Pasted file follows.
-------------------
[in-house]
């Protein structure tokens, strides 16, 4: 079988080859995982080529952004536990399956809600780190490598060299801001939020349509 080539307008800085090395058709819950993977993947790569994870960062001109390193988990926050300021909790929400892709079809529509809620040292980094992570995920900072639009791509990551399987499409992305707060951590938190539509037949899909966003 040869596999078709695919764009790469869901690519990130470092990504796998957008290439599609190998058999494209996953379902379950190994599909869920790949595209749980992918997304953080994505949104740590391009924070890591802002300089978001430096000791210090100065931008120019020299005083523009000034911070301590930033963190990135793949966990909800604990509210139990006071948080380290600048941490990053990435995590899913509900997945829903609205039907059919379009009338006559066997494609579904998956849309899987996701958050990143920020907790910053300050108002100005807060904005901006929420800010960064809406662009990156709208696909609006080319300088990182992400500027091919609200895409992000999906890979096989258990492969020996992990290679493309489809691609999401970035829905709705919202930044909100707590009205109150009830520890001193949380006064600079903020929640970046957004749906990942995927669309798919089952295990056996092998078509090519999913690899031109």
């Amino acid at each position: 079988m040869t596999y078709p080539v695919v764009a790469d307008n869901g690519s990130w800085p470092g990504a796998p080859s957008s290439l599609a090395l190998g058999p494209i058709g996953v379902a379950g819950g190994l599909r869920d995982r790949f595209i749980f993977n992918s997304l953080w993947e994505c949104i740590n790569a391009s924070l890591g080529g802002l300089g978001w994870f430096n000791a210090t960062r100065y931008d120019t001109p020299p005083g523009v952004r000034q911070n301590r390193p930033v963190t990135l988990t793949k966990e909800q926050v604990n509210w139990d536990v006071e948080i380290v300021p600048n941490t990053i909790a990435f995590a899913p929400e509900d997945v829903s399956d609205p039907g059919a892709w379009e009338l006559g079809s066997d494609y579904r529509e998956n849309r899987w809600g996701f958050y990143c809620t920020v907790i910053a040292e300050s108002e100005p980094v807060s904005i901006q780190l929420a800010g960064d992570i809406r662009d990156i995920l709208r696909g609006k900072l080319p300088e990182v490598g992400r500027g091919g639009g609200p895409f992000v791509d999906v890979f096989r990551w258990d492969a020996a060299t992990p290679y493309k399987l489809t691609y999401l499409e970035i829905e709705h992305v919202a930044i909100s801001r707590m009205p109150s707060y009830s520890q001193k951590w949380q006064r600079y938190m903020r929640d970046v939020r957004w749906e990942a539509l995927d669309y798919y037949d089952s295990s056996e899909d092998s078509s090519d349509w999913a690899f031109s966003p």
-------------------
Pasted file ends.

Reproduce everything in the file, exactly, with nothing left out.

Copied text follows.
[in-house]
């Protein structure tokens, strides 16, 4: 079988080859995982080529952004536990399956809600780190490598060299801001939020349509 080539307008800085090395058709819950993977993947790569994870960062001109390193988990926050300021909790929400892709079809529509809620040292980094992570995920900072639009791509990551399987499409992305707060951590938190539509037949899909966003 040869596999078709695919764009790469869901690519990130470092990504796998957008290439599609190998058999494209996953379902379950190994599909869920790949595209749980992918997304953080994505949104740590391009924070890591802002300089978001430096000791210090100065931008120019020299005083523009000034911070301590930033963190990135793949966990909800604990509210139990006071948080380290600048941490990053990435995590899913509900997945829903609205039907059919379009009338006559066997494609579904998956849309899987996701958050990143920020907790910053300050108002100005807060904005901006929420800010960064809406662009990156709208696909609006080319300088990182992400500027091919609200895409992000999906890979096989258990492969020996992990290679493309489809691609999401970035829905709705919202930044909100707590009205109150009830520890001193949380006064600079903020929640970046957004749906990942995927669309798919089952295990056996092998078509090519999913690899031109």
């Amino acid at each position: 079988m040869t596999y078709p080539v695919v764009a790469d307008n869901g690519s990130w800085p470092g990504a796998p080859s957008s290439l599609a090395l190998g058999p494209i058709g996953v379902a379950g819950g190994l599909r869920d995982r790949f595209i749980f993977n992918s997304l953080w993947e994505c949104i740590n790569a391009s924070l890591g080529g802002l300089g978001w994870f430096n000791a210090t960062r100065y931008d120019t001109p020299p005083g523009v952004r000034q911070n301590r390193p930033v963190t990135l988990t793949k966990e909800q926050v604990n509210w139990d536990v006071e948080i380290v300021p600048n941490t990053i909790a990435f995590a899913p929400e509900d997945v829903s399956d609205p039907g059919a892709w379009e009338l006559g079809s066997d494609y579904r529509e998956n849309r899987w809600g996701f958050y990143c809620t920020v907790i910053a040292e300050s108002e100005p980094v807060s904005i901006q780190l929420a800010g960064d992570i809406r662009d990156i995920l709208r696909g609006k900072l080319p300088e990182v490598g992400r500027g091919g639009g609200p895409f992000v791509d999906v890979f096989r990551w258990d492969a020996a060299t992990p290679y493309k399987l489809t691609y999401l499409e970035i829905e709705h992305v919202a930044i909100s801001r707590m009205p109150s707060y009830s520890q001193k951590w949380q006064r600079y938190m903020r929640d970046v939020r957004w749906e990942a539509l995927d669309y798919y037949d089952s295990s056996e899909d092998s078509s090519d349509w999913a690899f031109s966003p």